Pelóns is the restaurant that inhabits the old Jaime's Spanish Village building at the corner of Red River and Eighth. Right in the heart of Downtown, it is a miracle that the historic buildings haven't been torn down to make way for a high-rise; instead, restaurateur Doug Guller spent nearly $2 million refurbishing the site. Jaime's was open from 1931 to 2010, and the old building needed a lot of work to come up to code, not to mention a facelift to entice new patrons. What impresses me the most about the remodel is that the massive live oak tree that stands next to the restaurant was preserved. It is a stupendous tree, estimated to be 500 years old, and its spreading limbs shade Pelóns' extremely pleasant patio, as well as the restaurant itself and the neighboring 508 Tequila Bar.
The actual building is less pleasant than its patio, with a low ceiling and a dark, basementlike feel. Still, it has an interesting, Old Mexico-type ambience. Or rather, it would, if the place didn't proclaim itself to be a bar quite so emphatically. To make a fine distinction, Pelóns is a bar that serves food, not a restaurant that happens to have a bar. Loud, mediocre music is pumped everywhere (mostly modern country and rock) creating a frenetic mood, and female servers wear identical, Hooters-like uniforms. (The one male server I encountered was dressed as though he was simultaneously working in the kitchen, which he possibly was.) The staff seemed surprised to have customers during the dinner hour. The vast majority of their business apparently occurs on weekend nights, when there are big shows at neighboring clubs.
In spite of the fact that the place was nearly deserted every time I went, the service was hurried and inattentive. Usually the server was the only human being I saw in the place, leading me to surmise that they run on a skeleton crew during non-peak business hours. If the one server on duty was responsible for the whole place, it is understandable why drinks went dry and chips weren't replenished. We experienced one server who was really hustling, and one who seemed that she couldn't be bothered. For all that, the Tex-Mex that Pelóns serves has some good points.
The tortilla chips are of a very fine quality, and never once were they anything but perfectly fresh and lightly warmed. Many highly regarded Mexican eateries in this town could take a page from Pelóns' book on this issue. The salsas, a red and a green, are piquant and delicious. Though neither is fiery hot, they have plenty of fresh and interesting flavor. Ditto for the chile con queso: Though it is of the classic "American cheese" variety, it is tasty and satisfying, especially with the superior grade of chips.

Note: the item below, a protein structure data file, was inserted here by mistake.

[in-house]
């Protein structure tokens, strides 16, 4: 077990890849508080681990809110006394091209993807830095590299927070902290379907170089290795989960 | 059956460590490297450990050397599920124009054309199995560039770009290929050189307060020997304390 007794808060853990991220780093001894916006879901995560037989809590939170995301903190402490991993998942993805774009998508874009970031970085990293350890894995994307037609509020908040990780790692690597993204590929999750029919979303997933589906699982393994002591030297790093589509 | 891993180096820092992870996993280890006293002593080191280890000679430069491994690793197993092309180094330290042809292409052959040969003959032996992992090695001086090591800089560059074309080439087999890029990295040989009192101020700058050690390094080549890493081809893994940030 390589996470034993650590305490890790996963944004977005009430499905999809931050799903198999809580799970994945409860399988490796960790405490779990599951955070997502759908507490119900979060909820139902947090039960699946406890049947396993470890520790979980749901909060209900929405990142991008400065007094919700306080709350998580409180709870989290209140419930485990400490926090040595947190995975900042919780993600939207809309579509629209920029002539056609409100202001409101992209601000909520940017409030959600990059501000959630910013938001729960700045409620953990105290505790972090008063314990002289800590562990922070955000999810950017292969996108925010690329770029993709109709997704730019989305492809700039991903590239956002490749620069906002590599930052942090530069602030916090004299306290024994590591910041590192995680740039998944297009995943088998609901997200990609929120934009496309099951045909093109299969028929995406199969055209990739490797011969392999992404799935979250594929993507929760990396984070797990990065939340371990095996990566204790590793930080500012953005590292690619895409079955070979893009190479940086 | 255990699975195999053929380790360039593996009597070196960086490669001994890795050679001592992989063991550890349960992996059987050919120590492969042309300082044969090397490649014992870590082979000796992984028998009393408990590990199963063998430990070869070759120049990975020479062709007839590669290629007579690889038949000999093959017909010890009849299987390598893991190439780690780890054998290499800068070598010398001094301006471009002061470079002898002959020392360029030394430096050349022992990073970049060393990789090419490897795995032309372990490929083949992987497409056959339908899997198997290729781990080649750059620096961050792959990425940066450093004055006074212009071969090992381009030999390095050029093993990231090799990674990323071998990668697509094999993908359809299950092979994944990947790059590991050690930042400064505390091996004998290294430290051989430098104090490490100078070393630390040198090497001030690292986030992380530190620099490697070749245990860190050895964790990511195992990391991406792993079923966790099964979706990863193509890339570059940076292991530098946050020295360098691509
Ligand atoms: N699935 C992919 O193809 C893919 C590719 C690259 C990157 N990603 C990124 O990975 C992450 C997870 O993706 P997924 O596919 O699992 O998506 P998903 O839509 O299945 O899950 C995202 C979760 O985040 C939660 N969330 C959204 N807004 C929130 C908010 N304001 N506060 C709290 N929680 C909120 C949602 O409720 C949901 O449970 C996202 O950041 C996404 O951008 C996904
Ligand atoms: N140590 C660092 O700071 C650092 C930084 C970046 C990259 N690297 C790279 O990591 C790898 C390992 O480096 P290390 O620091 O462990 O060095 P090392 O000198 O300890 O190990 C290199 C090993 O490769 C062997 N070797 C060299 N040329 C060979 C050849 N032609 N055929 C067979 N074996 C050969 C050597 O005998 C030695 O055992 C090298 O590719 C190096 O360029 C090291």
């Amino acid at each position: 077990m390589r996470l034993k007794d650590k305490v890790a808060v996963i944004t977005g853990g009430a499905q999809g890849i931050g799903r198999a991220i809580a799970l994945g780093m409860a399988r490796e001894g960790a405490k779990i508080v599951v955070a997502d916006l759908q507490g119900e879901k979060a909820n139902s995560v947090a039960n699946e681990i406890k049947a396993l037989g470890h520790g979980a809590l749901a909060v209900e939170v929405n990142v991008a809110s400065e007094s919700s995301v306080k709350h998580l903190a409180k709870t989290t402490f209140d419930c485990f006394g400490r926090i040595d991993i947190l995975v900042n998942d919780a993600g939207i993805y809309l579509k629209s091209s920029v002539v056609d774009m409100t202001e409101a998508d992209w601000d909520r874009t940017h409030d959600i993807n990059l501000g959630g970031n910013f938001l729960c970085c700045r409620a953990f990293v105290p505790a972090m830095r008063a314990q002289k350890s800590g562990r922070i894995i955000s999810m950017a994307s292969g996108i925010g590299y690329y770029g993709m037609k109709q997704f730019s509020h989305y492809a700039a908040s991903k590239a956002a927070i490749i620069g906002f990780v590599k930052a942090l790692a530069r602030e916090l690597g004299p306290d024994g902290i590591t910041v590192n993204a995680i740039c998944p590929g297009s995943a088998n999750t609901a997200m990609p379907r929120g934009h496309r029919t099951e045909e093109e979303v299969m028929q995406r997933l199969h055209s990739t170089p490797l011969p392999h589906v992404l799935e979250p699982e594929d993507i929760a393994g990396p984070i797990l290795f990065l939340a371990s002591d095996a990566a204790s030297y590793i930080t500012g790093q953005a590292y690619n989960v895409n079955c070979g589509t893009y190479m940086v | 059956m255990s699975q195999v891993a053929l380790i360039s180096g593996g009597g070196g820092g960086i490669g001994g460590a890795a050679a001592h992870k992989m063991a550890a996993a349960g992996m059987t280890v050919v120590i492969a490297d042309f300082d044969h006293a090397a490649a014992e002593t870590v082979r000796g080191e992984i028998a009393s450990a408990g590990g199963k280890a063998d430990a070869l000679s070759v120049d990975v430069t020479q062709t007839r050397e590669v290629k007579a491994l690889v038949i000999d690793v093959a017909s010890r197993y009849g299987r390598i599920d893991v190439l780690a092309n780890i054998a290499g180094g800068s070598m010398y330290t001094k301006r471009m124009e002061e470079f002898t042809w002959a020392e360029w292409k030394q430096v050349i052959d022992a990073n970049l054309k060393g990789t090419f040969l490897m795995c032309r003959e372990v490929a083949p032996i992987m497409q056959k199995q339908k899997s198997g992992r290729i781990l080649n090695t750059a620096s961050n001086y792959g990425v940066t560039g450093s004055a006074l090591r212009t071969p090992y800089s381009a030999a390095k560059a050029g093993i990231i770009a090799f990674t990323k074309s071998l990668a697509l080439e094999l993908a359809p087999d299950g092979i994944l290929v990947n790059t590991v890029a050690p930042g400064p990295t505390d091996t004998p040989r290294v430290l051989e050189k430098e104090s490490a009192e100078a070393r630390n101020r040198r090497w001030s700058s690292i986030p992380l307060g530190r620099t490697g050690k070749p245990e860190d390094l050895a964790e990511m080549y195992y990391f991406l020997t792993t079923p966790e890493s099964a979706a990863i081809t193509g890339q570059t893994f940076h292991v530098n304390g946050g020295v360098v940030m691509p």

The queso reflects the rest of the menu, which is old-school Tex-Mex, served in a style that will remind you of that ZZ Top Tres Hombres album cover – messy, shiny with grease, highly caloric, and a bit dated. The one standout of the dishes I sampled were the shrimp and lobster enchiladas ($15.99), which were stuffed with Monterey Jack cheese, lobster, and shrimp, topped with a seafood cream sauce and pico de gallo. These were good, especially when enjoyed on the shady patio, under the branches of that magnificent oak. Other dishes were less impressive; the steak fajitas ($18.99) were flabby and flavorless, served on a bed of oily onions and peppers; the nachos ($7.49) were tolerable, but tasted of scorched beans; the fajita chicken quesadilla ($10.99) was lumpen and off-putting.
Pelóns is not now, and is unlikely to become, a destination restaurant. It is a bar that serves food, some of which is good, and most of which is merely average. I have no doubt that it is, however, an excellent place to enjoy margaritas on the patio, before or after a rousing show at Mohawk or Stubb's.
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